Nurses & Doctors: Make Appreciation Reciprocal

artist: jparadisi

artist: jparadisi

Few life-threatening or terminal diseases present themselves in otherwise healthy, alert, and charming hosts the way cancer does.

From the get-go, oncologists are not only captain of the ship; they hoist life preservers in the form of treatment to patients drowning in waves of shock after a cancer diagnosis.

In my opinion, oncologists’ hearts closely resemble those of nurses. This is attributed to the fact that although oncologists do not spend the same quantity of time with patients as nurses do, the quality of the time they spend is intense. They often form relationships with patients over years. It’s common for an oncologist to know close members of their patient’s family, also like nurses.

During my last episode of possible (it wasn’t) recurrence, I experienced this truth.

My oncologist and I share a professional relationship. One of the reasons he’s my oncologist is because I know he’s good at what he does. My husband likes him, too. They share an easy communication, which is another reason for my choice. If/when cancer recurs, I know they will cooperate on my care, freeing me to be the patient, not the nurse. This arrangement brings me peace of mind.

Anyway, I had suspicious symptoms, which landed me face down in an MRI. My appointment to receive the MRI results was scheduled at end of a workday for my oncologist.

David accompanied me. Dr. My Choice entered the exam room holding the films, clipping them to the light box.

“I haven’t looked at these yet,” he explained. “I thought we could see them at the same time.”

It hit me in a flash: Dr. My Choice likes us too. He is about to find out if he will tell a nurse he enjoys working with, and her husband, whether or not her cancer has recurred.

Snap! What have I done to him?

Fortunately, the films revealed I am still cancer free. The look of relief on Dr. My Choice’s face nearly equaled David’s.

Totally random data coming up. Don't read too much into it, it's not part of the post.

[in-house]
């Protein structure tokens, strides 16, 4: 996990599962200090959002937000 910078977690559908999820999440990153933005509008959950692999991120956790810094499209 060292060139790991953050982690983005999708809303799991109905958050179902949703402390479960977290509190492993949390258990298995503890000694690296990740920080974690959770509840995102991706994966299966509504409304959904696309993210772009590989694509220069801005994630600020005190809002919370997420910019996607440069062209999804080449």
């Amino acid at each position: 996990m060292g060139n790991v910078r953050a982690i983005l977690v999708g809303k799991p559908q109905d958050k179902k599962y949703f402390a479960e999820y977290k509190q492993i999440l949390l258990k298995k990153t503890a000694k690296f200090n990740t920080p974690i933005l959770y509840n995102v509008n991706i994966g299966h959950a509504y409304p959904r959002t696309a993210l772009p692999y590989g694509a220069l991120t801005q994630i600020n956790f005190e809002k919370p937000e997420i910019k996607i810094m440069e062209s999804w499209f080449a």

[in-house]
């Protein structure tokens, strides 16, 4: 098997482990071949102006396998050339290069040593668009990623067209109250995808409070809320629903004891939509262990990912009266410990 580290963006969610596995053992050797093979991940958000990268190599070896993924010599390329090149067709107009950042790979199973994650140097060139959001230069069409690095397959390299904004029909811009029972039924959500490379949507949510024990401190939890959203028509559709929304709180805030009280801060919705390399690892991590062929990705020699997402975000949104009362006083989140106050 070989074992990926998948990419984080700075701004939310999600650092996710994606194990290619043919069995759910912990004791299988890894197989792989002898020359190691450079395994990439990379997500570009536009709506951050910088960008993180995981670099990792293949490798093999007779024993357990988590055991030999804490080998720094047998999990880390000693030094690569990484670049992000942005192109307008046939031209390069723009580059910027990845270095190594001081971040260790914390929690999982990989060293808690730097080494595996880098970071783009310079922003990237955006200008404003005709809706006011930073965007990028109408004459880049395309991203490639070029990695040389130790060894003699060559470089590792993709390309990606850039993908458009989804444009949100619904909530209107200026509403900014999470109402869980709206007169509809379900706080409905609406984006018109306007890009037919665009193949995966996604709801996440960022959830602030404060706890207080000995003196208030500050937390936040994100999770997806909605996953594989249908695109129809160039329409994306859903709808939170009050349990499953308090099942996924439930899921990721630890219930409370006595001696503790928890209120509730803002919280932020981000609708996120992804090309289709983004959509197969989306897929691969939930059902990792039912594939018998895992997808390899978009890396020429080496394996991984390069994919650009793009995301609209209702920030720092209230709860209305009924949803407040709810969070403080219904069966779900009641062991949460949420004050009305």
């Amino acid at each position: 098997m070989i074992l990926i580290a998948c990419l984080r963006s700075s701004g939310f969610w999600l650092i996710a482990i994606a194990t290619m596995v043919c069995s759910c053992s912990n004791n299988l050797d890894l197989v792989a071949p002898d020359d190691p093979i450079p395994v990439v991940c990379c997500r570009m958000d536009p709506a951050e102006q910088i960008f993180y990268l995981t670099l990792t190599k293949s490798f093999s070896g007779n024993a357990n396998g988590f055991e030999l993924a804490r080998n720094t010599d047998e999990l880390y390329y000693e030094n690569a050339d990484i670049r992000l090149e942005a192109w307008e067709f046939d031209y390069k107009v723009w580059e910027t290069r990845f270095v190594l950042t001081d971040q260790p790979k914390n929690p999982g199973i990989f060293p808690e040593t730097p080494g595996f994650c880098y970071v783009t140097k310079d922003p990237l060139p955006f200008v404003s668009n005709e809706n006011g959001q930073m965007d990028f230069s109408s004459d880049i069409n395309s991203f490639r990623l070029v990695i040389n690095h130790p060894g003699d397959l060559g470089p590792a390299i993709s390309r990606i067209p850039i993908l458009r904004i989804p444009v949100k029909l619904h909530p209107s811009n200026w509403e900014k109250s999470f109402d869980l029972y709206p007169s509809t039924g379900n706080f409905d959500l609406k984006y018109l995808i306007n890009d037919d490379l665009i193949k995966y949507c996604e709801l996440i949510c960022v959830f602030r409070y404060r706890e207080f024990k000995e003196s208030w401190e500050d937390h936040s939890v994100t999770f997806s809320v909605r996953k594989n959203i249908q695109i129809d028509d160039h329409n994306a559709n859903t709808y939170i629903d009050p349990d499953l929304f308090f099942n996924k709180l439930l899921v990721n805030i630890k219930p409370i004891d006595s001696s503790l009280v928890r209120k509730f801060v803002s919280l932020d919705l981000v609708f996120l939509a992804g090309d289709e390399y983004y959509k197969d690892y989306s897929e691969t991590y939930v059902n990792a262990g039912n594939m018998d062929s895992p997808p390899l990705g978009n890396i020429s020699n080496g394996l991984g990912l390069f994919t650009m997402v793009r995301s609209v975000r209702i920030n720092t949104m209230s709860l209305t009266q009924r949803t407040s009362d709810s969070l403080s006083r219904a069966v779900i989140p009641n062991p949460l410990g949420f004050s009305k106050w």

Oncologists, (doctors) have feelings, too. This knowledge affects the professional relationships of nursing practice in the following ways:

  • When questioning an order, assume the doctor has good intentions toward his or her patient, same as you.
  • Avoid framing questions to a doctor with your personal inferences, such as opinions of whether or not the physician is “good” or “bad.”
  • Consider that doctors suffer from work overload, and burn out, as do nurses.
  • Remember: Being part of a team is catching one another when we fall. No one is on top of his or her game every time.
  • Protect the Rock Star Doctor (every unit has one) by double-checking their orders the same as you do for any other physician. Don’t let them fall to earth because you were not diligent in providing a safety net for their patients.

Education is the tool of our trade. It is our demeanor, which makes us professionals.

Nurses and Pharmacists: For Valentine’s Day All We Want Is Respect

I’ve written before that I am happily married to a pharmacist. Sometimes when we come home from work, we commiserate together in shorthand about our hospital shifts. When we are grumpy, we play “I work harder than you do,” in which we childishly throw out episodes from our day to prove who had a harder shift and should buy dinner. Usually I win, because as a nurse, I am the one working hands-on with patients. However, I concede that being responsible for every medication calculation, preparation, and drug interaction (and more) is a tough and stressful job. Safe medication administration is a foundation of patient care. I also acknowledge that nurses are occasionally a little difficult to work with (I  was actually once present for a code blue when a stool softener was ordered STAT).